Happy New Year! Congratulations, we’ve all reached another milestone and are beginning a new year full of hopes and dreams. That’s one way of putting it. Another way is, “I’m a year older and what have I done so far in my life?” Both are ways in which we can reflect on our lives. The first starts off with a promising first step whereas the second doesn’t guarantee that our thoughts will go in a positive direction…UNLESS we follow the question with the second phrase, “And where do I want to go now?”
That’s the idea of new beginnings. You start off with a clean slate, wipe away all the past stuff that’s negative and a downer, and focus on that which is optimistic and encouraging. Why not? It doesn’t cost you any more to be upbeat than to be critical. In fact, it’s just the opposite. It’s like putting money in the bank because you are doing something very good for yourself which will pay big dividends. Being critical is withdrawing funds and can soon leave you bankrupt, bereft of motivation and hope.
Nancy is a 42-year-old married mother of three adolescents. She has a small home business that she fits in between running the household and errands. She doesn’t have much time for herself because of all the demands in her life. Her husband is supportive but he too is very busy with his private practice. Lately, Nancy has been feeling "blah." She’s tired, a little overweight, and concerned that she hasn’t had much time to take care of herself. At a holiday party, she saw some of her girlfriends and they talked about how busy they are and how little “me time” they all have, and in some ways have given up on making any changes. When Nancy got home, she felt determined to start the New Year on a different foot. The day after New Year’s she saw an ad for a health club offering a discount on an annual membership. She decided to join and for a full month, she took advantage of the exercise classes and pool. She enjoyed the time she spent with others exercising and being able to “free” her mind. However, she soon fell behind in meeting her family, home, and business obligations. She also wasn’t too crazy about following-up on the exercises when she was at home and watching her diet. Within a few weeks after joining the club, Nancy stopped going. Before too long, she was back to her old ways and life but with a new problem—the belief that this was all she could expect to have.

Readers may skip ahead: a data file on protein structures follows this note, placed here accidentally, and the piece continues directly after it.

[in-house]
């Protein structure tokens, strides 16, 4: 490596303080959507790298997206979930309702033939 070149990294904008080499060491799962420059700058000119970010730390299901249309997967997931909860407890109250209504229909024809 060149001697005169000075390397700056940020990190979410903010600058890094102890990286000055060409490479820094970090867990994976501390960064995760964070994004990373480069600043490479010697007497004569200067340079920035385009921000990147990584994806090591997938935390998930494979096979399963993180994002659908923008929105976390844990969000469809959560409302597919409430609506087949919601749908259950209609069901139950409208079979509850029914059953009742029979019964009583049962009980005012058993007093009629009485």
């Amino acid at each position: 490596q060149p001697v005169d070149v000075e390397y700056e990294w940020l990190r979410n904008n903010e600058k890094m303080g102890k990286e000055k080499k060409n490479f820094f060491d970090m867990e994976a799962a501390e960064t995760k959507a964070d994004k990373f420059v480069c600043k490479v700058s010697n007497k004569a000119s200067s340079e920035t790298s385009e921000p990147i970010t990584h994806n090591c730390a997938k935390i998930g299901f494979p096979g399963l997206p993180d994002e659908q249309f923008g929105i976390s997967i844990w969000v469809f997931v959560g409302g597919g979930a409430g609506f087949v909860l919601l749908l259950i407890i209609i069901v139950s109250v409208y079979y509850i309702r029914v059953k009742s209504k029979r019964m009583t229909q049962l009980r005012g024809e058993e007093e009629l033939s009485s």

Nancy’s situation is not that uncommon; in fact, it’s far too common. She was able to realize some of the problematic issues she had in her life, and made an effort to change them. But, the effort was short lived. Why?
We all know how hard it is to change when you are stuck in a routine. It takes a lot of:
Making changes in your life should be done because you really want to and can see its benefits. The changes you want to make should enhance your life and help you fulfill your dreams. But you also have to be realistic and know that these changes may not come easily. Especially if you’re changing a long-standing trait or behavior.
This is your life. How do you want to live and experience it? You have to take ownership over it and direct yourself along the path you want to travel. Life is a journey, full of twists and turns, bumpy roads and newly paved streets. We can never be fully prepared for what lies ahead. But, if you want to go on this new path, don’t let the roadblocks stop you from fulfilling your hopes and dreams. Starting today, pledge to making your life the best trip you can.